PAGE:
FAQ

Answer

At present our students are studying the following courses: English Literature, Mathematics, Physics, Biology, Chemistry, History, Music, Art, Business Studies, Geography, Computer Science, French and German. With an ever changing student dynamic, we strive to accommodate every learner and so this course offering remains fluid and is open to extension based on the needs of current students.

Answer

German is a mandatory subject under Swiss law and students are required to study it until the end of Grade 9. Most of our students choose to take it at IGCSE Level and pass the examination easily either in Grade 9 or Grade 10. If they then choose to study German at AS Level and A2 Level they can do so, with an “A” grade at this level generally considered to be equivalent to a B1-B2 level under Common European Framework of Reference for Languages (CEFR). However, most Swiss universities that offer courses in German will require a certificate reflecting a C1 level (St. Gallen B2), under CEFR. This level can be attained by students following the full German program offered at ISZN Secondary if they dedicate themselves to working both in lessons and independently. In general, it is worth examining what each student wishes to study and where they would like to study, and then working from that initial position onwards when determining how best to help them achieve their goal. Our German teachers and Dr Sarbach are very experienced at advising students on an individual basis of their specific requirements.

Answer

ISZN prepares students for University and another 3rd Level study by teaching IGCSE and AS/A Level exams. These are recognized by every tertiary educational institution throughout the world and are as highly respected, if not more so, than any other high school qualification, including the IB Diploma. The standard is in fact so exceptional, that for many courses at US universities, students are able to progress directly to the second year of study. The courses and universities available to each student is dependent on how well they achieve in their examinations as each will have different course requirements.

Answer

Both programmes of study are widely respected and accepted by universities across the world. The IB secondary programme requires students to study 7 subjects of which 6 are scored and points are totaled instead of averaged, to give an overall grade.
In the IGCSE and A Level programme, students choose the subjects that they would like to study (8 at IGCSE, 4 at AS level and 3 at A2 Level), which allows them to select subjects that both interest them and that they are successful in. Students receive a grade for each subject independently, based solely on end of year examinations, with the exception of Art and Music. If a child has a particular strength or knows in which field they would like to continue their studies, this is a real advantage as they will gain specialist knowledge of that subject. Furthermore, gaining IGCSE qualifications by the end of Grade 10 is an added advantage as these qualifications are more widely recognised than the MYP (IB) Course.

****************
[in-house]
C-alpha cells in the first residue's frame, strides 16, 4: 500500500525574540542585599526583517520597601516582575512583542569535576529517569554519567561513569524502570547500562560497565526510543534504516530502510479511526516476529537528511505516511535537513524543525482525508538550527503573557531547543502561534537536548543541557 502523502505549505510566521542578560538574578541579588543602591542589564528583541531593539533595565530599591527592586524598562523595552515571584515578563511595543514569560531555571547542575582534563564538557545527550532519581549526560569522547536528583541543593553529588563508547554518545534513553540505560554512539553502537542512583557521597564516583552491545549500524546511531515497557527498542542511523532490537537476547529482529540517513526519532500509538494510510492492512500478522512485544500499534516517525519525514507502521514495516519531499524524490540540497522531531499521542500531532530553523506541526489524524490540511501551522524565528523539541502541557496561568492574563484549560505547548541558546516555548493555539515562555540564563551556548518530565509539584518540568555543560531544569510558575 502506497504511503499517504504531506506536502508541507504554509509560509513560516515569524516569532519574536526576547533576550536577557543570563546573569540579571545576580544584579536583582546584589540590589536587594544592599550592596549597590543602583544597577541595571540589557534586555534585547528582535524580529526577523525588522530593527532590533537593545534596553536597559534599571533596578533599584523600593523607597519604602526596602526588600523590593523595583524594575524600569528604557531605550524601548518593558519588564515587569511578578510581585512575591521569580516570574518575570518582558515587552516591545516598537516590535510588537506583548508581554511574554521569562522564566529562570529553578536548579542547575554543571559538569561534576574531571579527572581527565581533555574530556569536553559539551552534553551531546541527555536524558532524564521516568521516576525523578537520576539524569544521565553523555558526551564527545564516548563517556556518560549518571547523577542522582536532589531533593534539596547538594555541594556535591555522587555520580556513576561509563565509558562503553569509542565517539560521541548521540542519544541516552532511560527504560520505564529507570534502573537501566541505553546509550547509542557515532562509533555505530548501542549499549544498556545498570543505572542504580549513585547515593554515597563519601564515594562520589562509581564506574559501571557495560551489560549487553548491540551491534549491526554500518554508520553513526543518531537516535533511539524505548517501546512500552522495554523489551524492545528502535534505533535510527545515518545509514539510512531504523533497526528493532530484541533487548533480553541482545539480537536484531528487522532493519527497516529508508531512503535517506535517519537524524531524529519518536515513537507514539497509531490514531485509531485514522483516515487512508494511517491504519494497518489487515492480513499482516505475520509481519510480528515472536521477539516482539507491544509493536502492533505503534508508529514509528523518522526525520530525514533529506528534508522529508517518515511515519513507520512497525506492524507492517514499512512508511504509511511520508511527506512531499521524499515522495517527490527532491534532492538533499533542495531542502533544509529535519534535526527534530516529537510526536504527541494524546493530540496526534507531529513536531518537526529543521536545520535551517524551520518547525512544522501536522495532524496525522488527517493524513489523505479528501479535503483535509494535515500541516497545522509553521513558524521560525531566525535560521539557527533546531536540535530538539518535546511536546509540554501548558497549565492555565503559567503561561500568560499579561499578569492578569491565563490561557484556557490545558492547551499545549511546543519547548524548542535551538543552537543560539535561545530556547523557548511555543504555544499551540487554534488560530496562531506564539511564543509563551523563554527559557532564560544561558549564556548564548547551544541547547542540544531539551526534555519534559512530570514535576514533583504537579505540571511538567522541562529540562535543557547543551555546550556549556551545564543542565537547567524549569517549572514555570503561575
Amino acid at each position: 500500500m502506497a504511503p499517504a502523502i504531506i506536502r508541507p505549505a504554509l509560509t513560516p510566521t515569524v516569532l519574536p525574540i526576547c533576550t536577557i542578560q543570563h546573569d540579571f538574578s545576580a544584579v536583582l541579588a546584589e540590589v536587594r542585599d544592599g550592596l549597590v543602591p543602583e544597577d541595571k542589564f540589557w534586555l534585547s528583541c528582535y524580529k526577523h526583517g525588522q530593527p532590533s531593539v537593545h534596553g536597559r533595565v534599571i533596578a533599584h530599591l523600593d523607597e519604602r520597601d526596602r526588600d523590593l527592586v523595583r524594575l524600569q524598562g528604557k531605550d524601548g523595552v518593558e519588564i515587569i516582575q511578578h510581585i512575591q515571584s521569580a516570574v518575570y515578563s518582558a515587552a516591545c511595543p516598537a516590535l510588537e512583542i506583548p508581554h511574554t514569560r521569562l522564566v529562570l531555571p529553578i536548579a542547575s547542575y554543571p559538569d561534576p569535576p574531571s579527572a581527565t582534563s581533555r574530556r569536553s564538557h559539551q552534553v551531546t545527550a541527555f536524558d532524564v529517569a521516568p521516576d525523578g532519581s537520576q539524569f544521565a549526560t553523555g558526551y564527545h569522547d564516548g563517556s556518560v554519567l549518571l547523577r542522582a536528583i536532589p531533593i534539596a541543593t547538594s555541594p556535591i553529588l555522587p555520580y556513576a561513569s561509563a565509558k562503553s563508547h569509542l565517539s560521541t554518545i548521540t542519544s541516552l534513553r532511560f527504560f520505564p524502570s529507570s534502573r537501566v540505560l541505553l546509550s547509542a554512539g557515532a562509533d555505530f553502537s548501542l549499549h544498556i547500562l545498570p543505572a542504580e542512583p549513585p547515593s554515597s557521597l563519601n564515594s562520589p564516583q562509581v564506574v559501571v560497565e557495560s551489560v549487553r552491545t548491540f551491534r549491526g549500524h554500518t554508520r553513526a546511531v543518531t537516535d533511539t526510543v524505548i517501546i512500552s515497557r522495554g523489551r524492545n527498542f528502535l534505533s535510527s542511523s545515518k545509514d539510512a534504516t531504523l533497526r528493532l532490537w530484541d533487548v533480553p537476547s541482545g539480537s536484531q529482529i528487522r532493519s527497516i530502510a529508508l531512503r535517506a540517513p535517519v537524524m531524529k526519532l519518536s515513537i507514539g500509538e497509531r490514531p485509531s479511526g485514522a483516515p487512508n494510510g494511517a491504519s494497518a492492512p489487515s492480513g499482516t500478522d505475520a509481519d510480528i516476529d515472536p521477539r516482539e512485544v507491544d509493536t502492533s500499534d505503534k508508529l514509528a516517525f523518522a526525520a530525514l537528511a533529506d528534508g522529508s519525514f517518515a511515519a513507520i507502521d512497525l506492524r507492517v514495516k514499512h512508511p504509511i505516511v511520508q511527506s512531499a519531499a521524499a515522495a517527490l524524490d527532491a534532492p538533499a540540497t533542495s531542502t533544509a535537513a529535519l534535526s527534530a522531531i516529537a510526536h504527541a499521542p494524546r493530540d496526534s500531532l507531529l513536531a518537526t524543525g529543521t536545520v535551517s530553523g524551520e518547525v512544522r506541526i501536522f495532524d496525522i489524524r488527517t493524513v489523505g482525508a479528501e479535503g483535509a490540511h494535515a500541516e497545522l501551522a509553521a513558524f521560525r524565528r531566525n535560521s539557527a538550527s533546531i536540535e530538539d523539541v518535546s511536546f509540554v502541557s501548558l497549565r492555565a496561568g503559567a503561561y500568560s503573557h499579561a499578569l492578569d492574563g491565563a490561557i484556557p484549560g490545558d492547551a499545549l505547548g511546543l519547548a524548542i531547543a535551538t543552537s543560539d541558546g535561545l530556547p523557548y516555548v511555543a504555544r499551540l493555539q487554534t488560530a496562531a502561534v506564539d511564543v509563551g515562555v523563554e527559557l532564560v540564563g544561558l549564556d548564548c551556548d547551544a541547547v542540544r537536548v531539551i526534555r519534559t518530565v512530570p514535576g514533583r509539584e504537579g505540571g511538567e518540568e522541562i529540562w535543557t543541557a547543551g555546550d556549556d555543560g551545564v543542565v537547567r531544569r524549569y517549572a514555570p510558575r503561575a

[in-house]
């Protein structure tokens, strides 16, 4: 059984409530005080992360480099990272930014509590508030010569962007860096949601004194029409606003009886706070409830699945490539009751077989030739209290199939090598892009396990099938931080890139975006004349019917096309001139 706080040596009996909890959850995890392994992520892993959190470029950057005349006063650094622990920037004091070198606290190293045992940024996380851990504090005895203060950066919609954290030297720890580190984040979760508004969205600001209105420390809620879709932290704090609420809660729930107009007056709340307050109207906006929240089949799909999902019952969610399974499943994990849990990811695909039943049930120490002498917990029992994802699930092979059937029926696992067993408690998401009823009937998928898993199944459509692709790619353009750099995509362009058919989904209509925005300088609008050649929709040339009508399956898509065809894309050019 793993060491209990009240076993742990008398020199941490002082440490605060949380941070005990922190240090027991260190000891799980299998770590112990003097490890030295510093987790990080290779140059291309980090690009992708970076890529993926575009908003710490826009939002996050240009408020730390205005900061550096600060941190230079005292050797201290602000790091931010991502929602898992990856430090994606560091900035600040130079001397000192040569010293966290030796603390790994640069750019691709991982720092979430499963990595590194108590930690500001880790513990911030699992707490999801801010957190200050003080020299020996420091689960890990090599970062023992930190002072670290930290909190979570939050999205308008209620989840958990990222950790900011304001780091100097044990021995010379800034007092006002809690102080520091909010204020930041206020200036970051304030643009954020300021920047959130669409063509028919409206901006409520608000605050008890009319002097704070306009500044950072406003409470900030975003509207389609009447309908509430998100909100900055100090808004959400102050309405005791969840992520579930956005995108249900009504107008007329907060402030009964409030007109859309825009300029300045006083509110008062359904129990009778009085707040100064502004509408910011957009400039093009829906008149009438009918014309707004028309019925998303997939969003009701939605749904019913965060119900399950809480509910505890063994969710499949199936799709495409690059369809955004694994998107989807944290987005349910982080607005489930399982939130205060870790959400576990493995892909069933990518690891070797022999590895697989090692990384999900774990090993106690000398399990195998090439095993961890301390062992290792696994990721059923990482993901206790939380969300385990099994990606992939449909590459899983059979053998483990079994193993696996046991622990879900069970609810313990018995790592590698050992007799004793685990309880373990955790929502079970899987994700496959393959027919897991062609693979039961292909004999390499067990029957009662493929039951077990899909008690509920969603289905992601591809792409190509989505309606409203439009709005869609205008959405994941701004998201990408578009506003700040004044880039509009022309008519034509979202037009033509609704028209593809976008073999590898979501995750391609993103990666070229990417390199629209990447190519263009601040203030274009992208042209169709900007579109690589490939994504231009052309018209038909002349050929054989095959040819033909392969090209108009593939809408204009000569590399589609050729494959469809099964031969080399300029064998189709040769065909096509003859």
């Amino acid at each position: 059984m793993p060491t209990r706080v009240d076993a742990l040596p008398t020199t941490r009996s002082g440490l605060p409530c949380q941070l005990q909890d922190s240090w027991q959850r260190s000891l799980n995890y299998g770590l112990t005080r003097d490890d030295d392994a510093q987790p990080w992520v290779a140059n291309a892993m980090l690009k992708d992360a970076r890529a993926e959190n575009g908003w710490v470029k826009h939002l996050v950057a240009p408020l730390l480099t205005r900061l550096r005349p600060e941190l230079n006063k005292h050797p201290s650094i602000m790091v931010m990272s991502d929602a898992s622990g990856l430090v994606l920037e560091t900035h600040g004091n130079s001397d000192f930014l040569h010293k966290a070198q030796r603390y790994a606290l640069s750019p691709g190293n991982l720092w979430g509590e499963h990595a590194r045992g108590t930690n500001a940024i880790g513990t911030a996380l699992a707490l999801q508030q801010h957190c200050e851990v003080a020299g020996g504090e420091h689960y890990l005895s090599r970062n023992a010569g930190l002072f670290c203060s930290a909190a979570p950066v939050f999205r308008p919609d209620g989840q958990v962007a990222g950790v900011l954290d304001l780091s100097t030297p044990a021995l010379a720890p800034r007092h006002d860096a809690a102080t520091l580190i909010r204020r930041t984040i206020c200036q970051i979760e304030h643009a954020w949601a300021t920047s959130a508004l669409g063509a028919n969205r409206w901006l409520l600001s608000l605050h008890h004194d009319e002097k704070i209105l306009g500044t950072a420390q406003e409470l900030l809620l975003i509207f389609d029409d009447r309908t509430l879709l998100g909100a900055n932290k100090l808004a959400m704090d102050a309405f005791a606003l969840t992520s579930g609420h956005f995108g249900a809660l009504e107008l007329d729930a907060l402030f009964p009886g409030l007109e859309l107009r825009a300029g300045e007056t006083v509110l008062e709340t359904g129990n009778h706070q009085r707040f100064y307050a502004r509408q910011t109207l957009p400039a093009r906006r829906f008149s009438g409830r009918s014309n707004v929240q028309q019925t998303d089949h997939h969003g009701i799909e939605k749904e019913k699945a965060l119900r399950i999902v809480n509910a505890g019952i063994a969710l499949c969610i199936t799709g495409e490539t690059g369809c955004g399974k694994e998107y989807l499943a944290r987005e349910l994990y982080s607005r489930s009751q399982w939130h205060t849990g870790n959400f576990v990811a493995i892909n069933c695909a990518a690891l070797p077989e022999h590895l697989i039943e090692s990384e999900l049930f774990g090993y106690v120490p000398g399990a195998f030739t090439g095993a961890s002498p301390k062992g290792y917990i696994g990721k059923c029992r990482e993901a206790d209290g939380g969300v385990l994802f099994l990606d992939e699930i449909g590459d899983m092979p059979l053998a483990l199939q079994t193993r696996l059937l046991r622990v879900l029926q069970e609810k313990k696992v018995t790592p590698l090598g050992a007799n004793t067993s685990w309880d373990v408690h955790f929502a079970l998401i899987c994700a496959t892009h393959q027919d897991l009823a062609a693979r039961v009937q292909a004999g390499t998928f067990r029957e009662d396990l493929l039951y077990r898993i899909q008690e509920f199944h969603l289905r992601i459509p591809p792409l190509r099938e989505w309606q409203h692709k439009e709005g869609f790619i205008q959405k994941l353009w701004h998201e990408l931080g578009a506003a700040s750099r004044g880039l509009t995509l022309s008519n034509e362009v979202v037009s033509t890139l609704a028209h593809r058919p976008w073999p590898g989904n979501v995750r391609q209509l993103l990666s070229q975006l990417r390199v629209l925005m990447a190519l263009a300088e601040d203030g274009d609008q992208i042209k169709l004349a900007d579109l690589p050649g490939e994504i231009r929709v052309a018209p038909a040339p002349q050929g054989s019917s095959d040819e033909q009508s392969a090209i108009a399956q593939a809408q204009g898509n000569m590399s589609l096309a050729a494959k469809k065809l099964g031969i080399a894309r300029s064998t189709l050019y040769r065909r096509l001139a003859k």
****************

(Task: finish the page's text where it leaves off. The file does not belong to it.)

Answer

The small and close-knit nature of our school means that we value all voices equally and this is reflected in the way that we choose to lead the Secondary school. The Homeroom teachers, under the Guidance of our Head of Secondary School, share responsibilities and roles and take the lead on different issues and projects according to individual strengths and passions. When making a decision, every effort is made to come to a consensus as a group involving as many relevant members of the school community as possible. Through this process we have found that the students are now much more open with teachers and more readily approach them with problems or even suggestions on how to improve the school. Each member of the school community feels a sense of shared ownership of the school and a passion to provide the best possible learning environment for all members of our learning community. This system is proving very effective and has created a positive, enthusiastic and trusting communal space, a haven for our students, and one in which everyone is pulling in the same direction and learning effectively.

Answer

Each school year, Dr Sarbach and the secondary teachers take the decision together about whether some subjects will be offered in combined year groups. The focus is on offering the best possible learning environment for our students and is a system already implemented in grades 4 and 5 for certain units and classes. In the coming year, it must be noted that Grades 7 and 8 will NOT be combined for most of their classes due to the favourable size of each class, a factor that often influences our decision, with smaller classes gaining an advantage from being combined, particularly in language based subjects. Science and Mathematics are NEVER taught in combined age groups as the differentiation in content between grades is too vast. Furthermore, all grades will always enjoy their own private Homeroom time where they will be nurtured by their Homeroom teacher as individuals.




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